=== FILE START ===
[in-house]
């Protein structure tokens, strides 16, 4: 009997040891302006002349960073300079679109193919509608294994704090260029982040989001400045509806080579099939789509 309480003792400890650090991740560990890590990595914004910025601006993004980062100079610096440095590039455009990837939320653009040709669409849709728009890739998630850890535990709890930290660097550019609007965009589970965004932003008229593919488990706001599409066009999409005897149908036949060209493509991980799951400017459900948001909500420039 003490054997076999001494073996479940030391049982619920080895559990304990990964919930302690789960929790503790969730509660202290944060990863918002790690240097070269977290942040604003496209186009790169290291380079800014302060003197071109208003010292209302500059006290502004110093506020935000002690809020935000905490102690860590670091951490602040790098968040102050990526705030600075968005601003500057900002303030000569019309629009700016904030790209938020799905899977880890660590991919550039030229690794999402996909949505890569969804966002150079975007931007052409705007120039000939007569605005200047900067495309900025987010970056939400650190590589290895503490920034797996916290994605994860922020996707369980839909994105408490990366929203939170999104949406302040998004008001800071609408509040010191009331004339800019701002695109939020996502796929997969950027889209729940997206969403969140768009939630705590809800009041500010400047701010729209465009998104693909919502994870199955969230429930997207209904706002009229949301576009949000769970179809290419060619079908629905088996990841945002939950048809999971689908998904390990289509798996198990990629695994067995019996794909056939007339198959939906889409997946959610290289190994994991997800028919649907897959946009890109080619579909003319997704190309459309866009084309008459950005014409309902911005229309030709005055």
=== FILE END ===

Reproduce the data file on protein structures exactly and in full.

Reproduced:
[in-house]
């Protein structure tokens, strides 16, 4: 009997040891302006002349960073300079679109193919509608294994704090260029982040989001400045509806080579099939789509 309480003792400890650090991740560990890590990595914004910025601006993004980062100079610096440095590039455009990837939320653009040709669409849709728009890739998630850890535990709890930290660097550019609007965009589970965004932003008229593919488990706001599409066009999409005897149908036949060209493509991980799951400017459900948001909500420039 003490054997076999001494073996479940030391049982619920080895559990304990990964919930302690789960929790503790969730509660202290944060990863918002790690240097070269977290942040604003496209186009790169290291380079800014302060003197071109208003010292209302500059006290502004110093506020935000002690809020935000905490102690860590670091951490602040790098968040102050990526705030600075968005601003500057900002303030000569019309629009700016904030790209938020799905899977880890660590991919550039030229690794999402996909949505890569969804966002150079975007931007052409705007120039000939007569605005200047900067495309900025987010970056939400650190590589290895503490920034797996916290994605994860922020996707369980839909994105408490990366929203939170999104949406302040998004008001800071609408509040010191009331004339800019701002695109939020996502796929997969950027889209729940997206969403969140768009939630705590809800009041500010400047701010729209465009998104693909919502994870199955969230429930997207209904706002009229949301576009949000769970179809290419060619079908629905088996990841945002939950048809999971689908998904390990289509798996198990990629695994067995019996794909056939007339198959939906889409997946959610290289190994994991997800028919649907897959946009890109080619579909003319997704190309459309866009084309008459950005014409309902911005229309030709005055």